David Wagner running out of room for manoeuvre with Huddersfield

Paul Wilson on 11 January 2019

David Wagner was only stating the obvious, and doubtless would have preferred to answer the question in a slightly different way, but being bottom of the table with only 10 points from 21 games is not a position that allows much room for manoeuvre.

“Yes,” the Huddersfield manager said with a resigned expression and a trace of a sigh. “You can say it is a game we have to win. We all know we have not hit our ambitions so far this season but as long as there is a chance we can still have hope. It is not mission impossible until it actually is impossible. Every loss makes you more desperate but statistics don’t always tell the whole truth.”

What Wagner means is that though Huddersfield go to relegation rivals Cardiff on Saturday on the back of eight consecutive defeats, nine if you count last week’s FA Cup exit at Bristol City, several of the scorelines have been tight, with red cards and single-goal margins playing a part in an unhappy Christmas and new year. Statistics do sometimes mislead but the compilation of facts and figures that is the Premier League table cannot really misrepresent.

The Terriers have not won a game since November. The run of defeats that took them to the bottom included ostensibly winnable games against fellow strugglers such as Burnley, Fulham, Southampton and Newcastle. Cardiff will be the last bottom-six team to be encountered, the same Cardiff who came to West Yorkshire in August and earned a draw. A scoreless draw, naturally, goals being neither side’s forte this season. If Huddersfield return empty-handed from Wales, one feels, the glimmer of light Wagner believes may grow into a turning point will be all but extinguished. After Cardiff, Huddersfield’s next four opponents are Manchester City, Everton, Chelsea and Arsenal.

That places a lot of significance on Saturday’s game, although the same is true for Huddersfield’s opponents. A team fourth from bottom have to regard the visit of the bottom club as an opportunity, and three points for Neil Warnock’s side would confirm Cardiff have the potential to survive, with 21 points from 22 games amounting to a reasonable platform from which to attack the remainder of the season.

David Wagner before Huddersfield’s FA Cup loss at Bristol City.
David Wagner before Huddersfield’s FA Cup loss at Bristol City. Photograph: Kieran McManus/BPI/Rex/Shutterstock

Burnley are in an almost identical position, level on points with Cardiff with 19th-placed Fulham at Turf Moor on a day when four of the bottom five clubs are in action against each other. Burnley’s win at Huddersfield last week was their second consecutive league victory since returning to a 4-4-2 formation with Tom Heaton back in goal. A third would give them a confidence boost as well as a lift up the table, but though Fulham have yet to win away under either Slavisa Jokanovic or Claudio Ranieri they must entertain some hopes of success against opponents they beat 4-2 in August. That was when everyone was still expecting big things from both the promoted side and the one who reached the Europa League last season, before it became apparent that neither would be able to take top-flight status for granted.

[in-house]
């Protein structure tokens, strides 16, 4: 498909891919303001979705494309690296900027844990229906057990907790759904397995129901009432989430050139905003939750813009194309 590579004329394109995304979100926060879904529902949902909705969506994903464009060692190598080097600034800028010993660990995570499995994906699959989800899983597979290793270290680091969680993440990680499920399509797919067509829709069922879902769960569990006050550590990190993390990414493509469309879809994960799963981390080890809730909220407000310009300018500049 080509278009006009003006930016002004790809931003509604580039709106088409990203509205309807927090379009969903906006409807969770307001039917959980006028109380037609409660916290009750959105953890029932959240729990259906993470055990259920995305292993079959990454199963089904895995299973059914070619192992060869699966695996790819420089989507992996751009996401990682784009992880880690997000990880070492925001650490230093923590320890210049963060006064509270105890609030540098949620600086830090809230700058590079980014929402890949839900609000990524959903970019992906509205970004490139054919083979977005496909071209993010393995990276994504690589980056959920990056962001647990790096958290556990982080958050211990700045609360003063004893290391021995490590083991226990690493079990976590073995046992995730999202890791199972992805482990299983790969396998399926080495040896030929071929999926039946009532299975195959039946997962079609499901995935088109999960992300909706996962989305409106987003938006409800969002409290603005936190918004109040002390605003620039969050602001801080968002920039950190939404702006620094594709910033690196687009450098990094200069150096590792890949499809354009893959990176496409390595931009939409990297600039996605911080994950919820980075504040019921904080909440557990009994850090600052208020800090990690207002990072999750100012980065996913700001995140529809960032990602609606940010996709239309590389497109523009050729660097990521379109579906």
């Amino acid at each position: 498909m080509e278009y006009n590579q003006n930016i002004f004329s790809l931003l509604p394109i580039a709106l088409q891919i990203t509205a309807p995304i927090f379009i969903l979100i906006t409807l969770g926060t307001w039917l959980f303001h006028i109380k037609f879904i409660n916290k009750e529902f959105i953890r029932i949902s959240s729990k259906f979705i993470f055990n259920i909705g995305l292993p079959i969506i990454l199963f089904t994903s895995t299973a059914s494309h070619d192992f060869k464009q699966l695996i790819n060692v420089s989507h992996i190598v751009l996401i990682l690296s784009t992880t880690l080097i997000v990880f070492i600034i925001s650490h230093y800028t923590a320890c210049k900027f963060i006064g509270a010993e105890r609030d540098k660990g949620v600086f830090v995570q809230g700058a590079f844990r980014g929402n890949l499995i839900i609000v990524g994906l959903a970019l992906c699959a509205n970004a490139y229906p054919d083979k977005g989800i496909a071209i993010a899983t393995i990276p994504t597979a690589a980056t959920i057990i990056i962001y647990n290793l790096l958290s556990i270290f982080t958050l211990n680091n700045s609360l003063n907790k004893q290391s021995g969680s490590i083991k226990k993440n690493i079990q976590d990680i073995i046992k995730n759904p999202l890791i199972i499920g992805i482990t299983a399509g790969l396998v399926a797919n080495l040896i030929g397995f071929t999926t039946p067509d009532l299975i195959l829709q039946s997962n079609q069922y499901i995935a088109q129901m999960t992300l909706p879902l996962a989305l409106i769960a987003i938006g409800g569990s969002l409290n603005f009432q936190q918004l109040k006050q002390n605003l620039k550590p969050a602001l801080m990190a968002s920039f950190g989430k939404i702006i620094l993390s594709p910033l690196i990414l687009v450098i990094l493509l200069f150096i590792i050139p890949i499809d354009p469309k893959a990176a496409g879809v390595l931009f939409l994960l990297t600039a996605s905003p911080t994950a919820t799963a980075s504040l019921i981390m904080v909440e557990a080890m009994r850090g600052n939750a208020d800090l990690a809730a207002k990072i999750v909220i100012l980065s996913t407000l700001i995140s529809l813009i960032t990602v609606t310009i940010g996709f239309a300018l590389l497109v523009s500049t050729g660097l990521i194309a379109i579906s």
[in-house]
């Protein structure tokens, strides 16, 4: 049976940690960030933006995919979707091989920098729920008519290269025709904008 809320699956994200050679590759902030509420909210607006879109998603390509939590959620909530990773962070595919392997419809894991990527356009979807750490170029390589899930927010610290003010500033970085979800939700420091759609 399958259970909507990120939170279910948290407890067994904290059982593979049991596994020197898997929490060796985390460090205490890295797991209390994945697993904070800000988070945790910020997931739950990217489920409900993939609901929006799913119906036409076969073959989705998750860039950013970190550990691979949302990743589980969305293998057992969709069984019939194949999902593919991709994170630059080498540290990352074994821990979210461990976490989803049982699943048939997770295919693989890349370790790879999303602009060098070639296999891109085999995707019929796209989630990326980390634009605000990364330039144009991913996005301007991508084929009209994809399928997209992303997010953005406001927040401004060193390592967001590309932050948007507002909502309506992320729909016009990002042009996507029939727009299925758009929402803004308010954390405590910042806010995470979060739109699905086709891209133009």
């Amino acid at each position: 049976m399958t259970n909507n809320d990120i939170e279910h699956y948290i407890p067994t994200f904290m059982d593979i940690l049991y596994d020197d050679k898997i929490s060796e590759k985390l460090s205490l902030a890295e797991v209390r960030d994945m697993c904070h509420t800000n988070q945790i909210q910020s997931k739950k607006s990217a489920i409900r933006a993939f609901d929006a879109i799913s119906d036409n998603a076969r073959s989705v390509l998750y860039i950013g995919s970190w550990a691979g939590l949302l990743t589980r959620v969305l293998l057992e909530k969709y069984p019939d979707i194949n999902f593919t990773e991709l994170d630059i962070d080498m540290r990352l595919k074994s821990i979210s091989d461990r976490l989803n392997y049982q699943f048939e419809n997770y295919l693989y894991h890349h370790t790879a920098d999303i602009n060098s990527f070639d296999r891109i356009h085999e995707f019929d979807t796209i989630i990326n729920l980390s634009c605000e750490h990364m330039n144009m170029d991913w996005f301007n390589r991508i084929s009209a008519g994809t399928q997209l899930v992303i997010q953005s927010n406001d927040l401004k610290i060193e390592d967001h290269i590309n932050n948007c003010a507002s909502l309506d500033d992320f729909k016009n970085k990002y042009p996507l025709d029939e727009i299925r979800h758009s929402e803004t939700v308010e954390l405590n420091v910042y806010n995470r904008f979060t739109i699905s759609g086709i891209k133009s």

Huddersfield have never allowed themselves that luxury, while even fans of Warnock at Cardiff are aware of his reputation for hitting some sort of invisible ceiling between Championship and Premier League. At least the former Sheffield United and Queens Park Rangers manager is forcing some of his critics to revise their opinions this season, whereas Wagner is floundering and unable to do much about it.

“We have to try to find some solutions while we can,” he said of a transfer window that has seen more departures than arrivals, with a bid for Leicester’s Shinji Okazaki fruitless. “I am hopeful of finding someone who can help us but I am not certain that anything will happen. The list of targets is not long.”

No one realistically expects Huddersfield to dig deep and try to buy their way out of trouble; it is not that sort of club and neither would transfer targets be easily persuaded to lend their support to what looks like a lost cause.

A change of manager may work in the short term, in that certain firefighting types are probably better suited to organising a relegation scrap than Wagner, though many feel the German is owed a debt of loyalty for what he has achieved for the club on a negligible budget.

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“This is without doubt the worst period of my three years at the club, because I like to see smiles on everyone’s faces and the last six weeks have been very difficult,” Wagner said.

“I take responsibility and it is also part of my job to try to lift everyone, to keep morale high. Of course we will make sure the players know everything they need to know about Cardiff, going into the game but it is also important to know we are the only ones who can save ourselves.

“People have to take responsibility, we have to stand up if we are to stay up, because no one is going to do us any favours.”

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